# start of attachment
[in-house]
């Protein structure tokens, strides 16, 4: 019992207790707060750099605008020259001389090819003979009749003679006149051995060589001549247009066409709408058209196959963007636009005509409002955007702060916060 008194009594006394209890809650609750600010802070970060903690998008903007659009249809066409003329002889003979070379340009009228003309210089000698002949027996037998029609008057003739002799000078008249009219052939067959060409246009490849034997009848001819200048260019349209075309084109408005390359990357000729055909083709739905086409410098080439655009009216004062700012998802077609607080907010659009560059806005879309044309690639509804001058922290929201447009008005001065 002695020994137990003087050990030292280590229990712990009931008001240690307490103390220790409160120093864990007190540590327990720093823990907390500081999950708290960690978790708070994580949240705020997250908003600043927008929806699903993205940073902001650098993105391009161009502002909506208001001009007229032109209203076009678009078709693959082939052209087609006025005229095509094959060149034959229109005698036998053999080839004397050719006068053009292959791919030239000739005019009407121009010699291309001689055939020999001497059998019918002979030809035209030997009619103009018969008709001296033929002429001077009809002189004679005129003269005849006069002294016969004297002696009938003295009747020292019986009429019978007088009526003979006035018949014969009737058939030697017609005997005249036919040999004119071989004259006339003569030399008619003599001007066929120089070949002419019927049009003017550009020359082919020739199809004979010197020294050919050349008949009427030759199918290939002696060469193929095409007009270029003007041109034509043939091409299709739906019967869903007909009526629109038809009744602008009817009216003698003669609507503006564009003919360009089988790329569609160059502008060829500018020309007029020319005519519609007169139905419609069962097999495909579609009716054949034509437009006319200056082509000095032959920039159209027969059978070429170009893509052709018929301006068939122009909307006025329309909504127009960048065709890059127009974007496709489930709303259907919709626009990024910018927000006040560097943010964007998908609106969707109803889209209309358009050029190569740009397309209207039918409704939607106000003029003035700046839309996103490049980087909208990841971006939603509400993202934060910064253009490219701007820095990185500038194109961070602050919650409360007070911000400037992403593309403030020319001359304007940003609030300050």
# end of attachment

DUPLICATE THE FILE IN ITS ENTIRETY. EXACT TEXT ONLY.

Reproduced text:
[in-house]
């Protein structure tokens, strides 16, 4: 019992207790707060750099605008020259001389090819003979009749003679006149051995060589001549247009066409709408058209196959963007636009005509409002955007702060916060 008194009594006394209890809650609750600010802070970060903690998008903007659009249809066409003329002889003979070379340009009228003309210089000698002949027996037998029609008057003739002799000078008249009219052939067959060409246009490849034997009848001819200048260019349209075309084109408005390359990357000729055909083709739905086409410098080439655009009216004062700012998802077609607080907010659009560059806005879309044309690639509804001058922290929201447009008005001065 002695020994137990003087050990030292280590229990712990009931008001240690307490103390220790409160120093864990007190540590327990720093823990907390500081999950708290960690978790708070994580949240705020997250908003600043927008929806699903993205940073902001650098993105391009161009502002909506208001001009007229032109209203076009678009078709693959082939052209087609006025005229095509094959060149034959229109005698036998053999080839004397050719006068053009292959791919030239000739005019009407121009010699291309001689055939020999001497059998019918002979030809035209030997009619103009018969008709001296033929002429001077009809002189004679005129003269005849006069002294016969004297002696009938003295009747020292019986009429019978007088009526003979006035018949014969009737058939030697017609005997005249036919040999004119071989004259006339003569030399008619003599001007066929120089070949002419019927049009003017550009020359082919020739199809004979010197020294050919050349008949009427030759199918290939002696060469193929095409007009270029003007041109034509043939091409299709739906019967869903007909009526629109038809009744602008009817009216003698003669609507503006564009003919360009089988790329569609160059502008060829500018020309007029020319005519519609007169139905419609069962097999495909579609009716054949034509437009006319200056082509000095032959920039159209027969059978070429170009893509052709018929301006068939122009909307006025329309909504127009960048065709890059127009974007496709489930709303259907919709626009990024910018927000006040560097943010964007998908609106969707109803889209209309358009050029190569740009397309209207039918409704939607106000003029003035700046839309996103490049980087909208990841971006939603509400993202934060910064253009490219701007820095990185500038194109961070602050919650409360007070911000400037992403593309403030020319001359304007940003609030300050």